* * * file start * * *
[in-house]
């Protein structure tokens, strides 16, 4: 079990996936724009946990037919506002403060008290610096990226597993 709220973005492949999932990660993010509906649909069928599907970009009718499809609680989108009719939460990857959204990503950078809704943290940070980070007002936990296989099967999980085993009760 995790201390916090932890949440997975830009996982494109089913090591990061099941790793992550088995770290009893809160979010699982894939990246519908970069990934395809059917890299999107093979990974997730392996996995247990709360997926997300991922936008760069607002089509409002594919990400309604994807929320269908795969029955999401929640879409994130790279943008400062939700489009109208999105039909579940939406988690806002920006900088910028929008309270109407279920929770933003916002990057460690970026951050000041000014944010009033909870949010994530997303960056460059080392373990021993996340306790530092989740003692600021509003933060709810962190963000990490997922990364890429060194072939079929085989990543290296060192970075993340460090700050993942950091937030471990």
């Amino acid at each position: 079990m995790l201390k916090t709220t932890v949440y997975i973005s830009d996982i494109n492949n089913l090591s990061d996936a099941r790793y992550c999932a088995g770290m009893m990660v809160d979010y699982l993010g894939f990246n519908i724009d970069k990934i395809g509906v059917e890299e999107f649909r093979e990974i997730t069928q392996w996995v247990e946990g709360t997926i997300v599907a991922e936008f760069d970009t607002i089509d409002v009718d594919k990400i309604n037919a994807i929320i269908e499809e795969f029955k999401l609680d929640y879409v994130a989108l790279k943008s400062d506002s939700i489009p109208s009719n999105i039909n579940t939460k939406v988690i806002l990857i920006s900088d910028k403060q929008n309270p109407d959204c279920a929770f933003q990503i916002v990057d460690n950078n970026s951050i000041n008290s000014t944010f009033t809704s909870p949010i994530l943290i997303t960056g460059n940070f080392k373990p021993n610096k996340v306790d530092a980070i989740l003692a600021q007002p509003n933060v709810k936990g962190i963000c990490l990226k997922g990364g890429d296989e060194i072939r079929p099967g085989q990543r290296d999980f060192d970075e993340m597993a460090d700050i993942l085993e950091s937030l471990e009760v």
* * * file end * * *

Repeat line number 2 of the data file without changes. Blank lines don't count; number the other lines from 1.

């Protein structure tokens, strides 16, 4: 079990996936724009946990037919506002403060008290610096990226597993 709220973005492949999932990660993010509906649909069928599907970009009718499809609680989108009719939460990857959204990503950078809704943290940070980070007002936990296989099967999980085993009760 995790201390916090932890949440997975830009996982494109089913090591990061099941790793992550088995770290009893809160979010699982894939990246519908970069990934395809059917890299999107093979990974997730392996996995247990709360997926997300991922936008760069607002089509409002594919990400309604994807929320269908795969029955999401929640879409994130790279943008400062939700489009109208999105039909579940939406988690806002920006900088910028929008309270109407279920929770933003916002990057460690970026951050000041000014944010009033909870949010994530997303960056460059080392373990021993996340306790530092989740003692600021509003933060709810962190963000990490997922990364890429060194072939079929085989990543290296060192970075993340460090700050993942950091937030471990």